Flight Lieutenant Charles Palliser D.F.C.
Flight Lieutenant Charles Palliser D.F.C.
Born: January 11th 1919. West Hartlepool, England. Died: September 24th 2011. Melbourne, Australia. Age 92
Fl/Lt. “Charlie” Palliser shot down four enemy aircraft and shared in the destruction of seven others while flying Hurricanes during the Battle of Britain and, a year later, over Malta.
Palliser was a sergeant pilot when he joined No 249 Squadron on September 14 1940. The following day, which saw the fiercest fighting during the Battle of Britain, he shared in the destruction of a Dornier bomber south of London.
After a brief lull in the fighting, he was in action again on September 27, when he engaged a large force of Messerschmitt Bf 110 fighters south of Redhill.
He pursued a single aircraft and fired two bursts from his machine guns.
The enemy aircraft caught fire and dived into the sea.
Palliser then returned to the main fight and a second Bf 110 fell to his guns.
He damaged a third but ran out of ammunition.
On October 21 he damaged a Dornier bomber, but six days later had a narrow escape.
As he was taking off, the airfield at North Weald came under attack by bombers, and debris hit his aircraft, damaging the propeller.
With the Hurricane shaking violently, he managed to circle the airfield and land.
No 249 was scrambled during the late morning of November 7 to intercept bombers attacking a convoy in the Thames Estuary.
Palliser engaged the fighter escort and shot down a Bf 109.
A few days later his Hurricane was damaged during a dog fight; it quickly leaked fuel, but he managed to crash land in a field in Kent.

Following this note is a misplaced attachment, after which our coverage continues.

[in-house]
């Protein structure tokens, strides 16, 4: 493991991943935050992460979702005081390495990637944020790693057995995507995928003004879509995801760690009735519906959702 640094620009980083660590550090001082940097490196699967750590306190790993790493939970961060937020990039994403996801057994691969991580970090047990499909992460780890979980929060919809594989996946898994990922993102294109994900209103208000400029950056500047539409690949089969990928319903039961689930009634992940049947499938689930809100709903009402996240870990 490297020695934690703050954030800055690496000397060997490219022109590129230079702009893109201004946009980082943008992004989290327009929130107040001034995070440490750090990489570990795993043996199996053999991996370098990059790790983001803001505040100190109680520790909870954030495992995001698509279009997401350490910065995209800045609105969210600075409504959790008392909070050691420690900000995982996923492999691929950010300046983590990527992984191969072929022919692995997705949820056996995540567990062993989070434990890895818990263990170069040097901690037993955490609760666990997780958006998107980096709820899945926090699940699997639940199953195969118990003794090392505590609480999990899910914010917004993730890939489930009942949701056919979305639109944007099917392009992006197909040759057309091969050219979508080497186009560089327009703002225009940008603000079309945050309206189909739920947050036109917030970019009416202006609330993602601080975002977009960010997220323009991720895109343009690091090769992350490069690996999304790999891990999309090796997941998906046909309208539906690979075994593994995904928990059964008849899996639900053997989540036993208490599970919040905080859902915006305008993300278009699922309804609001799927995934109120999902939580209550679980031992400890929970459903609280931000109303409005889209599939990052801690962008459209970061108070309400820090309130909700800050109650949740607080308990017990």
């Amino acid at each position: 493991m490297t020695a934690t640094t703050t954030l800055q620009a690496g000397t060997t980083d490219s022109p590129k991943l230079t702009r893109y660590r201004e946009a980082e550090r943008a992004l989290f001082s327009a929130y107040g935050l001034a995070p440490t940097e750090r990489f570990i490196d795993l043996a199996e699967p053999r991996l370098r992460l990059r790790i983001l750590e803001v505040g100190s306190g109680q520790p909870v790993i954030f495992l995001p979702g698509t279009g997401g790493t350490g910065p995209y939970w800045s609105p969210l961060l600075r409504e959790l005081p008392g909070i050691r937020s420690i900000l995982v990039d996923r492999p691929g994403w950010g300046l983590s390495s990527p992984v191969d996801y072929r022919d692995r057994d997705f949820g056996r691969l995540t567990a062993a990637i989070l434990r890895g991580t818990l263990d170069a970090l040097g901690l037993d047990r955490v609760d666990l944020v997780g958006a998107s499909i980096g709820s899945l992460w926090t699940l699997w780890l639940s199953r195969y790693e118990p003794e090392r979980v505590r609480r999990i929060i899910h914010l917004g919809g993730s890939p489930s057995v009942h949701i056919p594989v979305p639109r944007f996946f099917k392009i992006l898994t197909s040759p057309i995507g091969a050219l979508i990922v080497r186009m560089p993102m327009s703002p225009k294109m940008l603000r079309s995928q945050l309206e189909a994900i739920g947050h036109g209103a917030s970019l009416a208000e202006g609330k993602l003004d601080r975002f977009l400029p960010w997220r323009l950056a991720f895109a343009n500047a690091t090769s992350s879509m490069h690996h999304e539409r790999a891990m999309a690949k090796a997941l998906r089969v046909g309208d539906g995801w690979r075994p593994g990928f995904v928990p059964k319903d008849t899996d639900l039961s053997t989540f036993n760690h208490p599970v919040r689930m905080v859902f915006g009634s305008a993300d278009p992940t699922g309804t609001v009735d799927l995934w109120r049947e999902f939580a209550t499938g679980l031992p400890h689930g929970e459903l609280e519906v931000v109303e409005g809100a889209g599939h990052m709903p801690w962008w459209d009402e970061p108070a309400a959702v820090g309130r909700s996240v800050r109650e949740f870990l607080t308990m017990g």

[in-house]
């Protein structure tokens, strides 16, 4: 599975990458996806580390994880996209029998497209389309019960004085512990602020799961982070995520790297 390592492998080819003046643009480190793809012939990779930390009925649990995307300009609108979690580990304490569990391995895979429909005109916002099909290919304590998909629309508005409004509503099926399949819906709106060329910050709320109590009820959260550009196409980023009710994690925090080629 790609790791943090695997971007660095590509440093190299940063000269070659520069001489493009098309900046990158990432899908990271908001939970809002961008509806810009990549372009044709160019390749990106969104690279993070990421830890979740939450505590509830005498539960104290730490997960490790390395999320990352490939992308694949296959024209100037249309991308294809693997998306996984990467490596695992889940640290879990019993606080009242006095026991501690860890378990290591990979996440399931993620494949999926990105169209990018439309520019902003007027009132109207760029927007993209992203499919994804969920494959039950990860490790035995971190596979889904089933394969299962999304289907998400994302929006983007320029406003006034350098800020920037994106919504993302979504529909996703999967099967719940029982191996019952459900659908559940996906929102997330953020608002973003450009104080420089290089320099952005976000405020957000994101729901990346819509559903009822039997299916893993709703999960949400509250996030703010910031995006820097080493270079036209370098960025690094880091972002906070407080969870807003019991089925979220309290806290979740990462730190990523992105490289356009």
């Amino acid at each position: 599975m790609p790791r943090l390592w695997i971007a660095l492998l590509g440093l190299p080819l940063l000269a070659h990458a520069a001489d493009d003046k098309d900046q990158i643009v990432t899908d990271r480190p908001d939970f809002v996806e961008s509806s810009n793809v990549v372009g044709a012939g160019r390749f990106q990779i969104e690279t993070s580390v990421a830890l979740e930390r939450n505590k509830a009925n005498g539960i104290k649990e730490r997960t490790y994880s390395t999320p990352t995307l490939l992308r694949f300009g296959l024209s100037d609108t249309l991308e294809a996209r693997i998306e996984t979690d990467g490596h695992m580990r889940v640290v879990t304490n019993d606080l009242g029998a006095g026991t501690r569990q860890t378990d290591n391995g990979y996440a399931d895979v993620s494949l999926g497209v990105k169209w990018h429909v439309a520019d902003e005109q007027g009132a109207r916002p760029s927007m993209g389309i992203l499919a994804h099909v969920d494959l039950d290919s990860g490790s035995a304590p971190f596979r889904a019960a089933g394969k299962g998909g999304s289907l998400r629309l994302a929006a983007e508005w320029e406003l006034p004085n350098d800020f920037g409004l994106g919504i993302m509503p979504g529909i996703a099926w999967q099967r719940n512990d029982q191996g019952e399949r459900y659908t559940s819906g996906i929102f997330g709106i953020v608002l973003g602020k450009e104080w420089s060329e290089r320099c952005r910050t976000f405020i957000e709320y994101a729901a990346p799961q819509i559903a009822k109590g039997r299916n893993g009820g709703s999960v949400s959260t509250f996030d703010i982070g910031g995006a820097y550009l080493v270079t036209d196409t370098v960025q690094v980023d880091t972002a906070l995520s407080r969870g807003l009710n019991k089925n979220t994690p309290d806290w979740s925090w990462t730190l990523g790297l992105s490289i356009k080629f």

During the early part of 1941 Palliser shared in the destruction of two Bf 109s as the squadron went on the offensive, with patrols over northern France.
Shortly afterwards he was commissioned and the squadron was taken out of the front line to prepare for overseas service.
George Charles Calder Palliser (known as Charles) – educated at Brougham School before studying Mechanical Engineering at technical college.
He joined the RAFVR in June 1939 to train as a pilot and was called up on the outbreak of war.
In May 1941, No 249 Squadron left for Gibraltar, where it embarked on the aircraft carrier Ark Royal.
On May 21, 23 Hurricanes took off from the carrier and headed for Malta, some 500 miles away, arriving with their fuel almost exhausted.
Palliser was soon in action, and during early June shared in the destruction of two Italian bombers and a fighter.
In September the squadron received new Hurricanes, and for a few nights went on the offensive, Palliser bombing and strafing Comiso airfield in Sicily.
A few nights later he bombed the railway at Gela.
On December 19 the Luftwaffe made its long-expected appearance over Malta.
During an attack on Grand Harbour by Junker 88 bombers, Palliser attacked one of the enemy head on, shooting off a wing and watching the bomber dive into the sea.
Two days later he shared in the destruction of two more.
At the end of January, Palliser was awarded a DFC.
A month later he left Malta to be a flying instructor in South Africa, where he met his future wife .
After the war he was a flight commander at the Central Flying School, and in October 1946 he went to the RAF training unit in Southern Rhodesia.
A year later he retired from the RAF and received the Air Efficiency Award.
Palliser settled in South Africa, where he worked as a design draughtsman.
He joined Vickers Hydraulic Division, which represented the Sperry Rand Corporation, rising to managing director.
In 1967 he became chairman of Sperry Rand South Africa, and in 1974 was transferred to Australia as managing director of the Far East division.
He retired in 1984, and remained in Melbourne for the rest of his life.
A keen golfer, he was also active in his local bowls club .
Charles Palliser married, in 1943, Ruth Smith, she died in 2005, and he is survived by their daughter.
Reprinted with the kind permission of the Daily Telegraph obituaries column.
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Article prepared by Barry Howard of the Spixworthonian Language School.